Juke’s Cassandra Darmanovic on Creamed Corn Cocktails and Underwater Bars

We often hear the same names of local hospitality titans in the media. For years we’ve worked up thirsts and appetites following their exploits but we seldom consider the individuals who toil in relative anonymity alongside them, and we’re often late in introducing those destined to join them in their starry pantheon. This series of interviews looks to introduce our readers to this new breed, one blossoming talent at a time.

Cassandra Darmanovic holds court at Chinatown’s Juke Fried Chicken | Photo: Jamie Mah

Millennials are often branded as a lazy, entitled bunch. For Cassandra Darmanovic, bar manager at Juke Fried Chicken, this stereotype doesn’t come close to fitting the narrative. Having landed her first hospitality gig at the age of 12, she’s grown up and refined her talent with savvy moves and hard work, both of which gave her the wisdom and experience to break free and run her own program at 24.

In her first year at Juke, she’s helped further the Chinatown success story with a fun a creative beverage program. Now, busier than ever (and with a second location on the horizon), she speaks with Scout about some of her mentors, where she sees herself in five years, and why she’d envision sharks as being an integral part of her dream bar concept. Say hello to Cassandra…


Where are you from? Here, essentially. I was born in Richmond and then moved around quite a bit when I was really young. We lived there most of my life growing up. I moved downtown on my own when I was 19.

Why did you become a Bartender? Well, I’ve worked in the service industry since I was 12 years old. I dabbled in a few other fields briefly but I’ve always held down at least one serving job on the side. Serving isn’t something I wanted to do forever though, so bartending was the next step. Good money, lots of opportunities, and most importantly I can be myself.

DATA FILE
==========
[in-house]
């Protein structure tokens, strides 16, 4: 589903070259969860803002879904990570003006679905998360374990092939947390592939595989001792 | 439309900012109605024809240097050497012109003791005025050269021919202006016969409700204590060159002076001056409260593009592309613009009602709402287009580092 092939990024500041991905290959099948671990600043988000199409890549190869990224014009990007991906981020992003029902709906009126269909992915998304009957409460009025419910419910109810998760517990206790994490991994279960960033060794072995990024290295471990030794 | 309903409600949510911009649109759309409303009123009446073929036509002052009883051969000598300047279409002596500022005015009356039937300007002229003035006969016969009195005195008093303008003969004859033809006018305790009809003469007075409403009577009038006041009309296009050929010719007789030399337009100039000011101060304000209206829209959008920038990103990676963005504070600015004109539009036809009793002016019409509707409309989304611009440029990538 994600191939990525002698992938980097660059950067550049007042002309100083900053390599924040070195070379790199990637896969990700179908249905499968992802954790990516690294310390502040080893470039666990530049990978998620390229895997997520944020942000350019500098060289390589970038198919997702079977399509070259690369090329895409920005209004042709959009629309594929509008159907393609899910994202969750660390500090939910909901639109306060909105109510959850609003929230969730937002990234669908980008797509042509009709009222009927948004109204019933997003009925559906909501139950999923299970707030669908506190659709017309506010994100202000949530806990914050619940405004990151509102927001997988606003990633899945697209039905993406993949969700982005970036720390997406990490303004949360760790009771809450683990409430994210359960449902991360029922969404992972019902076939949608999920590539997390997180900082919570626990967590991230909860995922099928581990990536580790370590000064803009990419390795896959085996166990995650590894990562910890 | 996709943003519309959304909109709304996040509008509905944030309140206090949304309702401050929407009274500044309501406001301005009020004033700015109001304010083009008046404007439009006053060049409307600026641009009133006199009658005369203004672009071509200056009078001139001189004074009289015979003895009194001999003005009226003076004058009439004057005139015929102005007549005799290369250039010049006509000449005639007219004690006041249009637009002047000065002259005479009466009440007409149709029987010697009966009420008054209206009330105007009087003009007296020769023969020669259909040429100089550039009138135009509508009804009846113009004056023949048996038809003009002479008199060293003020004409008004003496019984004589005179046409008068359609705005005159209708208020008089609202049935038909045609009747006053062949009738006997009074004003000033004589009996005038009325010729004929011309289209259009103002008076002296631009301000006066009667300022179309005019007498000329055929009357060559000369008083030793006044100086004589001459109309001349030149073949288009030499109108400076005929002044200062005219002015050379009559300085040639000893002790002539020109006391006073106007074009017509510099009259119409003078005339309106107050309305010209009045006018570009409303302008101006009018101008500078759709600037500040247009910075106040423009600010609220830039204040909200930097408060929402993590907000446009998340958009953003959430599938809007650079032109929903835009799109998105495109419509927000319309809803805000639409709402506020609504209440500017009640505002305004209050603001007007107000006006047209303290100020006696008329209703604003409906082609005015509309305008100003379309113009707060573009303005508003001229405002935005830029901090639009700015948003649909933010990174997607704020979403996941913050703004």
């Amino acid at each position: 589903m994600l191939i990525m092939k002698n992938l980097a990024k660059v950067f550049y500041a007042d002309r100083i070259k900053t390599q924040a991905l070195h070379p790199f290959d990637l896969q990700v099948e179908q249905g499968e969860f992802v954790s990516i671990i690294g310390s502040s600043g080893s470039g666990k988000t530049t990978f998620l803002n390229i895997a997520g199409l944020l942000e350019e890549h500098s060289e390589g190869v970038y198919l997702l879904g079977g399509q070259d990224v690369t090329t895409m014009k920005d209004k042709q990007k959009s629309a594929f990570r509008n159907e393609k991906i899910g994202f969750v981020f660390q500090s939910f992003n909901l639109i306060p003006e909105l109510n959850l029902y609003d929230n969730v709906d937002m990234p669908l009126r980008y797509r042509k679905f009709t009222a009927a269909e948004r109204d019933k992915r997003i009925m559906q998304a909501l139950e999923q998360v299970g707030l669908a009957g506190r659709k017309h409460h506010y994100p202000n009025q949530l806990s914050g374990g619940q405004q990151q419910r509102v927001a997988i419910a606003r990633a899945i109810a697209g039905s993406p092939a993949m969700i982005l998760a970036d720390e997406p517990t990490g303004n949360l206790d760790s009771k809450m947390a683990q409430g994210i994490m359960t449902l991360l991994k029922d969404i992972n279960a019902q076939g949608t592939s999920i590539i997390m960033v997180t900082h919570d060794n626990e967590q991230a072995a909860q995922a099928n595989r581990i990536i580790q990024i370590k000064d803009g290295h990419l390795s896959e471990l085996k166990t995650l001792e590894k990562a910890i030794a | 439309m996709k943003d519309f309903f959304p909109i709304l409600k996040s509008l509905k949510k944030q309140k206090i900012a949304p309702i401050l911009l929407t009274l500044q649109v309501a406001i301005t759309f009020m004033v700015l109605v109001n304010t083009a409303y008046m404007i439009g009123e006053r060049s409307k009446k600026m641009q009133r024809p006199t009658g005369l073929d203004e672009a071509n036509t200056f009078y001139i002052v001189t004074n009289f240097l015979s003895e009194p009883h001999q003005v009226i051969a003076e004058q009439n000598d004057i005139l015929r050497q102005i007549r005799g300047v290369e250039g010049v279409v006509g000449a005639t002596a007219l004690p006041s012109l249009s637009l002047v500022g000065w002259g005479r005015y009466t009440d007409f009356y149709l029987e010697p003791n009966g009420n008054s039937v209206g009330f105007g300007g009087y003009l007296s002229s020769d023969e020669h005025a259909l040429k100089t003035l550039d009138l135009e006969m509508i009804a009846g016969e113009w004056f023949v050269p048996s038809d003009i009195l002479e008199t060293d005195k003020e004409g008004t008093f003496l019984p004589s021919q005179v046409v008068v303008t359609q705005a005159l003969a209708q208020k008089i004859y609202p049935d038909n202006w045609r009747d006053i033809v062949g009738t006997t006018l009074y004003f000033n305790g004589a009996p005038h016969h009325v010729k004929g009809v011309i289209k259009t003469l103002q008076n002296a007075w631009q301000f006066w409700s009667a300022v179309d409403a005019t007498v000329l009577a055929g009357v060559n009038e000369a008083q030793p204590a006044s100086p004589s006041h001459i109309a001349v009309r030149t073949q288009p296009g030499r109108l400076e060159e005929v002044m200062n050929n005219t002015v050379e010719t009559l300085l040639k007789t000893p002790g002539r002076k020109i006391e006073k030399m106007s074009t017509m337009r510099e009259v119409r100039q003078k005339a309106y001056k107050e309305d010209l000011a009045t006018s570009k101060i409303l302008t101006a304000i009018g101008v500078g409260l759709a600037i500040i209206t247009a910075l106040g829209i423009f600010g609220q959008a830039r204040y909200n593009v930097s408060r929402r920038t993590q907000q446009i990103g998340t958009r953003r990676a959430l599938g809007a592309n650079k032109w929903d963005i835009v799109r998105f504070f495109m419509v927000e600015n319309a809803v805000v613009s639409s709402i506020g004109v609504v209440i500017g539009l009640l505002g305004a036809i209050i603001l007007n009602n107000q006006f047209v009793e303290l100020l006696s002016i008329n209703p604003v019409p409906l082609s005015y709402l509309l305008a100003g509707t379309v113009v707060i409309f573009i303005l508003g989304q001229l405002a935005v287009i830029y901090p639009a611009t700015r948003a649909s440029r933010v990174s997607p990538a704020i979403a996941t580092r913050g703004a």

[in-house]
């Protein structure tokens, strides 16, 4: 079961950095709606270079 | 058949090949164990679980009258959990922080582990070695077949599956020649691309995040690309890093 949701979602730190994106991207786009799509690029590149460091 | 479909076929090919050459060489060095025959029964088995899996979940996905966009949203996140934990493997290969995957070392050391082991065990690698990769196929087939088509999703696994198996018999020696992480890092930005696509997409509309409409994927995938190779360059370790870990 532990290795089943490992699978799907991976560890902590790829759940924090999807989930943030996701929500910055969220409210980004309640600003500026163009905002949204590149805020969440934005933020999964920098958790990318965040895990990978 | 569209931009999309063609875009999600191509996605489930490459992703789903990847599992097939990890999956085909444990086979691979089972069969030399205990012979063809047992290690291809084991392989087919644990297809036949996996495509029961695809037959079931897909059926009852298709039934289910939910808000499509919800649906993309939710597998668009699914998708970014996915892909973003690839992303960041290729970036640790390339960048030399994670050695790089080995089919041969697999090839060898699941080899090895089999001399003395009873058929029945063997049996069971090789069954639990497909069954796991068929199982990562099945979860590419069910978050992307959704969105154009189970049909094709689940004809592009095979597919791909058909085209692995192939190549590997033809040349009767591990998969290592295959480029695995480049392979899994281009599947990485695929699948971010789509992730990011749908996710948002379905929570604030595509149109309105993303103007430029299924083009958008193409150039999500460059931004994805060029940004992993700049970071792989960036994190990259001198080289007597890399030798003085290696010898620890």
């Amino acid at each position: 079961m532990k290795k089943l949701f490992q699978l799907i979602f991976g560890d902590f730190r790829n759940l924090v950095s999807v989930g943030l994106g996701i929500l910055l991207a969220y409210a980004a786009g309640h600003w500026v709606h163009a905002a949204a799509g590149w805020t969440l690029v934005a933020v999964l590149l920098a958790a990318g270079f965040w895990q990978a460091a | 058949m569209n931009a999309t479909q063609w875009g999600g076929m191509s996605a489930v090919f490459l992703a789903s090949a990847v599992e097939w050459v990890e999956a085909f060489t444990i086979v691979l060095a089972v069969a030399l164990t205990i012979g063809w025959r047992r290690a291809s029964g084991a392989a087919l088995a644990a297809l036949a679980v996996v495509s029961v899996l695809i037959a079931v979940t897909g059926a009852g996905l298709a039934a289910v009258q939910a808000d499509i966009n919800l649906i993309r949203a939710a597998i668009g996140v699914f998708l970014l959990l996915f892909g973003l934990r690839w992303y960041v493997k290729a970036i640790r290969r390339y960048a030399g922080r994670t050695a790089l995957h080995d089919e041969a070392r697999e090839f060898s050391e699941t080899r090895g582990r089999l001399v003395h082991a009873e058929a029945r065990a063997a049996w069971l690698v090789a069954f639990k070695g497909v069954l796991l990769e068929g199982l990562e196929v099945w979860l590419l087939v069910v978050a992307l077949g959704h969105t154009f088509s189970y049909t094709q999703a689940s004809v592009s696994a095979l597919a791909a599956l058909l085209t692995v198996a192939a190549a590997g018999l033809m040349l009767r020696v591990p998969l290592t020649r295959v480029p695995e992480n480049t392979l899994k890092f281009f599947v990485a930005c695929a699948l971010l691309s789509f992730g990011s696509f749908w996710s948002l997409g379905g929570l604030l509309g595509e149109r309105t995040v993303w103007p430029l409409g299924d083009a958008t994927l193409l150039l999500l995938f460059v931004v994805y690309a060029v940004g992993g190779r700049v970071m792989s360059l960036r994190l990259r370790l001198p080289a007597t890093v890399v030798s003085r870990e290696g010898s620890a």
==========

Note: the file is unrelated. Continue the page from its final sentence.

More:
Did you ever have ambitions to do anything else? Yeah, totally. I worked in Real Estate for most of my young adult life. Property management at first, then I started working in Development. I really enjoyed it at the time but it took a few years to realize that that life wasn’t for me. I learned so much and worked with some amazing people, but I wasn’t happy. It took a while to realize that and then it took even longer for me to do something about it. It was a big change, but it was worth it.

Where did you learn? Do you have any formal training? Formal training as in like, bartending school? No. I learned a lot throughout the years by picking up knowledge at the various places I’ve worked at. I learned a lot from my brother growing up. But when it comes down to it, Ron Oliver (Owner of Mamie Taylor’s) and Scott Marshall (Bar Manager at Mamie Taylor’s) taught me everything I know. I couldn’t be more thankful to have those two in my life. Oh, and also… books. I’ve read a lot of books.

What was your first restaurant/bar job and how long did it last? Ok, well…my first “real job” was Dairy Queen when I was 12. But my first restaurant/bar was a place called Felicos in Richmond — a beautiful family owned Greek restaurant. I learned so much there. I was so young but am so grateful to have had this job throughout my high school years, because it really molded me into the hard worker that I am now. One of my favourite restaurants to this day.

Ok, now name every restaurant/bar you’ve ever worked in. Felicos, Fogg n Suds, Elephant and Castle, The Distillery Bar & Kitchen, Hellogoodbye, Bistro Verde/Habitant (Nordstrom), Mamie Taylor’s, The Diamond, Juke. I may be missing one or two.

Have you competed in any cocktail competitions? Yes, one. The Cascade Cup back in April. I was so nervous because it was my first competition, but then I won. So that was cool.

If you could be a Bartender for a week in one Vancouver restaurant/bar, which one would it be? Pourhouse.

If you could be a Bartender for a week in any restaurant/bar outside Vancouver, which one would it be? The Downtown Cocktail Room in Vegas. That place is rad.

Who have been some of your most impactful mentors? Micky Valens (My Brother), Ron Oliver, Scotty Marshall, Emmet Groves, Adam Domet.

Let’s say you had an unlimited budget to open the bar of your dreams. Really, the sky’s the limit. What would the concept be? Oh man, I’ve thought a lot about opening up my own place in the future but never with an unlimited budget in mind – that changes everything…Honestly, right now I just keep picturing an underwater bar somewhere in Mexico. The walls are all glass. There are great white sharks and colourful fish swimming all around it…Wow, I literally have the mind of a 12 year old.